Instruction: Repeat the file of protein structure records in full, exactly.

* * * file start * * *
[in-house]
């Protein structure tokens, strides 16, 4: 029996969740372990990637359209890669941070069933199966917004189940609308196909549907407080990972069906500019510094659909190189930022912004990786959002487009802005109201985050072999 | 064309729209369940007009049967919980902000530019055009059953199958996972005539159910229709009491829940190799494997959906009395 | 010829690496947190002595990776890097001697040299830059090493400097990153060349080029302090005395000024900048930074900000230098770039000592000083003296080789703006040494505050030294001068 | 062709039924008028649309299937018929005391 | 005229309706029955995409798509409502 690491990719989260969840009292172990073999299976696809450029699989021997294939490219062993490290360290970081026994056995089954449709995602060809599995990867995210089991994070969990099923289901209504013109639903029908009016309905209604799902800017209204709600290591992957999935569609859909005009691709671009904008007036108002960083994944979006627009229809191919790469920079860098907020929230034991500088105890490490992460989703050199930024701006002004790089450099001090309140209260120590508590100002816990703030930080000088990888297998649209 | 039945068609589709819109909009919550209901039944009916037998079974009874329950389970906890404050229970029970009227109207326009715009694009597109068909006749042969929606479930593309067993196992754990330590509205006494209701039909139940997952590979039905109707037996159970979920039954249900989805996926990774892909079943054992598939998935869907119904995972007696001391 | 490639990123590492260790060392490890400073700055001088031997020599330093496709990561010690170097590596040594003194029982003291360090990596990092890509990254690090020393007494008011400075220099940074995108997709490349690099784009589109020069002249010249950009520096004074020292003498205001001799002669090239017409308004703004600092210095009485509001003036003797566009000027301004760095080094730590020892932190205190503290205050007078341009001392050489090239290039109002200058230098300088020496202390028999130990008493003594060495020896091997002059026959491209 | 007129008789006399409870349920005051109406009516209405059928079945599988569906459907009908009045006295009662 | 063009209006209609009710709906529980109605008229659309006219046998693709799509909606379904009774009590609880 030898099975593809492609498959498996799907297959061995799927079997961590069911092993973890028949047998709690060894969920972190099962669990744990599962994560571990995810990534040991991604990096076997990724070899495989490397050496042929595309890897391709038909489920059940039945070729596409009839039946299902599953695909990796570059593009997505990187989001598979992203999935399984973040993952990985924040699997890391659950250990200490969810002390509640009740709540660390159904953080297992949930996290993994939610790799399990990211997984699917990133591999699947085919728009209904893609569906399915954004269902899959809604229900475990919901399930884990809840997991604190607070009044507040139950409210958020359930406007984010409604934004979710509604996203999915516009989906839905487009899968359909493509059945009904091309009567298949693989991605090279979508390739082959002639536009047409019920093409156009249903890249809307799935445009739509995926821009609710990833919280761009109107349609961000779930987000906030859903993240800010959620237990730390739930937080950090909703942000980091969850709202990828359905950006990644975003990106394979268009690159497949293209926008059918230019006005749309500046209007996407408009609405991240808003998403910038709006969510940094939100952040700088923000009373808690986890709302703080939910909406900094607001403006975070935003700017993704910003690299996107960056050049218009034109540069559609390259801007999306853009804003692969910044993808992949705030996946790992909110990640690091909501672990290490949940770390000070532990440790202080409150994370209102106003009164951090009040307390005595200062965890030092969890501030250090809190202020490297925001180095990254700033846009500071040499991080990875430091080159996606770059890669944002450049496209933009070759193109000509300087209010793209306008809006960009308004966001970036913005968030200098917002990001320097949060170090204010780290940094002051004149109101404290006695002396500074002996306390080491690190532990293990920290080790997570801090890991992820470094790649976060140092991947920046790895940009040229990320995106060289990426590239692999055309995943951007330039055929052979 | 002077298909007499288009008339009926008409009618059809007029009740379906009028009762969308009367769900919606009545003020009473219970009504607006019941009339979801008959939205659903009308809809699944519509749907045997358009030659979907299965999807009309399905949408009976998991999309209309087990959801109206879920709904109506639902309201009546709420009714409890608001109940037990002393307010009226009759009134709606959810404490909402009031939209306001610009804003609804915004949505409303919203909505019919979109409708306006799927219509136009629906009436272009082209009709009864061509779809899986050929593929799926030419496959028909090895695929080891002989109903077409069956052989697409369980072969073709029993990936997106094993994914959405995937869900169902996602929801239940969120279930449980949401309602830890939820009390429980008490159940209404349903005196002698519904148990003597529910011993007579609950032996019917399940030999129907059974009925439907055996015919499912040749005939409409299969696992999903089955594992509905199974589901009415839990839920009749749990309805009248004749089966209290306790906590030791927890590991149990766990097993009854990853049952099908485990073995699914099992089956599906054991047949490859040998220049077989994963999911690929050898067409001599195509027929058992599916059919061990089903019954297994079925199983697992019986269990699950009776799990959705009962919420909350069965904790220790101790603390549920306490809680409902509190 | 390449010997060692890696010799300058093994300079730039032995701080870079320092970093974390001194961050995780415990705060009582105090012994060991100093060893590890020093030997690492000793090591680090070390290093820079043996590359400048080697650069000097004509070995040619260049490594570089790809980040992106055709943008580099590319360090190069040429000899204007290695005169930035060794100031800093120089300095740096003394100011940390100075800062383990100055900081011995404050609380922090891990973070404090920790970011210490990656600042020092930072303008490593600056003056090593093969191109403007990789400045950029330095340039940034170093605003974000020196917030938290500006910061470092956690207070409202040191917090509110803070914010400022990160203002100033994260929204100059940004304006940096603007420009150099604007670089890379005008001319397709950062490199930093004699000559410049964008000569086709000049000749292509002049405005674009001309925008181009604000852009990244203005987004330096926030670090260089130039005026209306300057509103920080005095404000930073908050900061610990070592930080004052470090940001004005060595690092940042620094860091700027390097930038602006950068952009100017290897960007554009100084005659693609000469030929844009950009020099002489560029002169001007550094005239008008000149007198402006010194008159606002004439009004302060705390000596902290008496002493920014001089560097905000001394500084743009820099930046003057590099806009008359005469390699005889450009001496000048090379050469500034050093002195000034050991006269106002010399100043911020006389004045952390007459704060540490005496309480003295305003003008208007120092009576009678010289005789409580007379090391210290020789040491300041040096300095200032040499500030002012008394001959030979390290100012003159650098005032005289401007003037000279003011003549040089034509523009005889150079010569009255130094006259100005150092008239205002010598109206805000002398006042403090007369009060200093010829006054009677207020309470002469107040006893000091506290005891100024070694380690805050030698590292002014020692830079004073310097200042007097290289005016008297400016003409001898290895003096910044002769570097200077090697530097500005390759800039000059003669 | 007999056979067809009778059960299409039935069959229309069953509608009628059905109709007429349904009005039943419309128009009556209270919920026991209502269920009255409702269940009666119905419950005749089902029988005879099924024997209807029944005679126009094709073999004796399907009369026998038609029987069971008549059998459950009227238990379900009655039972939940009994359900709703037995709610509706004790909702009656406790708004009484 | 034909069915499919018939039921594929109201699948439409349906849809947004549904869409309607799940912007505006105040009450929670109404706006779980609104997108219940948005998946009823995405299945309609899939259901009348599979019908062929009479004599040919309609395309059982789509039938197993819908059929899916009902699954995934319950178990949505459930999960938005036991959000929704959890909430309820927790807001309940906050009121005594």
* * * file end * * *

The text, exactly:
[in-house]
């Protein structure tokens, strides 16, 4: 029996969740372990990637359209890669941070069933199966917004189940609308196909549907407080990972069906500019510094659909190189930022912004990786959002487009802005109201985050072999 | 064309729209369940007009049967919980902000530019055009059953199958996972005539159910229709009491829940190799494997959906009395 | 010829690496947190002595990776890097001697040299830059090493400097990153060349080029302090005395000024900048930074900000230098770039000592000083003296080789703006040494505050030294001068 | 062709039924008028649309299937018929005391 | 005229309706029955995409798509409502 690491990719989260969840009292172990073999299976696809450029699989021997294939490219062993490290360290970081026994056995089954449709995602060809599995990867995210089991994070969990099923289901209504013109639903029908009016309905209604799902800017209204709600290591992957999935569609859909005009691709671009904008007036108002960083994944979006627009229809191919790469920079860098907020929230034991500088105890490490992460989703050199930024701006002004790089450099001090309140209260120590508590100002816990703030930080000088990888297998649209 | 039945068609589709819109909009919550209901039944009916037998079974009874329950389970906890404050229970029970009227109207326009715009694009597109068909006749042969929606479930593309067993196992754990330590509205006494209701039909139940997952590979039905109707037996159970979920039954249900989805996926990774892909079943054992598939998935869907119904995972007696001391 | 490639990123590492260790060392490890400073700055001088031997020599330093496709990561010690170097590596040594003194029982003291360090990596990092890509990254690090020393007494008011400075220099940074995108997709490349690099784009589109020069002249010249950009520096004074020292003498205001001799002669090239017409308004703004600092210095009485509001003036003797566009000027301004760095080094730590020892932190205190503290205050007078341009001392050489090239290039109002200058230098300088020496202390028999130990008493003594060495020896091997002059026959491209 | 007129008789006399409870349920005051109406009516209405059928079945599988569906459907009908009045006295009662 | 063009209006209609009710709906529980109605008229659309006219046998693709799509909606379904009774009590609880 030898099975593809492609498959498996799907297959061995799927079997961590069911092993973890028949047998709690060894969920972190099962669990744990599962994560571990995810990534040991991604990096076997990724070899495989490397050496042929595309890897391709038909489920059940039945070729596409009839039946299902599953695909990796570059593009997505990187989001598979992203999935399984973040993952990985924040699997890391659950250990200490969810002390509640009740709540660390159904953080297992949930996290993994939610790799399990990211997984699917990133591999699947085919728009209904893609569906399915954004269902899959809604229900475990919901399930884990809840997991604190607070009044507040139950409210958020359930406007984010409604934004979710509604996203999915516009989906839905487009899968359909493509059945009904091309009567298949693989991605090279979508390739082959002639536009047409019920093409156009249903890249809307799935445009739509995926821009609710990833919280761009109107349609961000779930987000906030859903993240800010959620237990730390739930937080950090909703942000980091969850709202990828359905950006990644975003990106394979268009690159497949293209926008059918230019006005749309500046209007996407408009609405991240808003998403910038709006969510940094939100952040700088923000009373808690986890709302703080939910909406900094607001403006975070935003700017993704910003690299996107960056050049218009034109540069559609390259801007999306853009804003692969910044993808992949705030996946790992909110990640690091909501672990290490949940770390000070532990440790202080409150994370209102106003009164951090009040307390005595200062965890030092969890501030250090809190202020490297925001180095990254700033846009500071040499991080990875430091080159996606770059890669944002450049496209933009070759193109000509300087209010793209306008809006960009308004966001970036913005968030200098917002990001320097949060170090204010780290940094002051004149109101404290006695002396500074002996306390080491690190532990293990920290080790997570801090890991992820470094790649976060140092991947920046790895940009040229990320995106060289990426590239692999055309995943951007330039055929052979 | 002077298909007499288009008339009926008409009618059809007029009740379906009028009762969308009367769900919606009545003020009473219970009504607006019941009339979801008959939205659903009308809809699944519509749907045997358009030659979907299965999807009309399905949408009976998991999309209309087990959801109206879920709904109506639902309201009546709420009714409890608001109940037990002393307010009226009759009134709606959810404490909402009031939209306001610009804003609804915004949505409303919203909505019919979109409708306006799927219509136009629906009436272009082209009709009864061509779809899986050929593929799926030419496959028909090895695929080891002989109903077409069956052989697409369980072969073709029993990936997106094993994914959405995937869900169902996602929801239940969120279930449980949401309602830890939820009390429980008490159940209404349903005196002698519904148990003597529910011993007579609950032996019917399940030999129907059974009925439907055996015919499912040749005939409409299969696992999903089955594992509905199974589901009415839990839920009749749990309805009248004749089966209290306790906590030791927890590991149990766990097993009854990853049952099908485990073995699914099992089956599906054991047949490859040998220049077989994963999911690929050898067409001599195509027929058992599916059919061990089903019954297994079925199983697992019986269990699950009776799990959705009962919420909350069965904790220790101790603390549920306490809680409902509190 | 390449010997060692890696010799300058093994300079730039032995701080870079320092970093974390001194961050995780415990705060009582105090012994060991100093060893590890020093030997690492000793090591680090070390290093820079043996590359400048080697650069000097004509070995040619260049490594570089790809980040992106055709943008580099590319360090190069040429000899204007290695005169930035060794100031800093120089300095740096003394100011940390100075800062383990100055900081011995404050609380922090891990973070404090920790970011210490990656600042020092930072303008490593600056003056090593093969191109403007990789400045950029330095340039940034170093605003974000020196917030938290500006910061470092956690207070409202040191917090509110803070914010400022990160203002100033994260929204100059940004304006940096603007420009150099604007670089890379005008001319397709950062490199930093004699000559410049964008000569086709000049000749292509002049405005674009001309925008181009604000852009990244203005987004330096926030670090260089130039005026209306300057509103920080005095404000930073908050900061610990070592930080004052470090940001004005060595690092940042620094860091700027390097930038602006950068952009100017290897960007554009100084005659693609000469030929844009950009020099002489560029002169001007550094005239008008000149007198402006010194008159606002004439009004302060705390000596902290008496002493920014001089560097905000001394500084743009820099930046003057590099806009008359005469390699005889450009001496000048090379050469500034050093002195000034050991006269106002010399100043911020006389004045952390007459704060540490005496309480003295305003003008208007120092009576009678010289005789409580007379090391210290020789040491300041040096300095200032040499500030002012008394001959030979390290100012003159650098005032005289401007003037000279003011003549040089034509523009005889150079010569009255130094006259100005150092008239205002010598109206805000002398006042403090007369009060200093010829006054009677207020309470002469107040006893000091506290005891100024070694380690805050030698590292002014020692830079004073310097200042007097290289005016008297400016003409001898290895003096910044002769570097200077090697530097500005390759800039000059003669 | 007999056979067809009778059960299409039935069959229309069953509608009628059905109709007429349904009005039943419309128009009556209270919920026991209502269920009255409702269940009666119905419950005749089902029988005879099924024997209807029944005679126009094709073999004796399907009369026998038609029987069971008549059998459950009227238990379900009655039972939940009994359900709703037995709610509706004790909702009656406790708004009484 | 034909069915499919018939039921594929109201699948439409349906849809947004549904869409309607799940912007505006105040009450929670109404706006779980609104997108219940948005998946009823995405299945309609899939259901009348599979019908062929009479004599040919309609395309059982789509039938197993819908059929899916009902699954995934319950178990949505459930999960938005036991959000929704959890909430309820927790807001309940906050009121005594």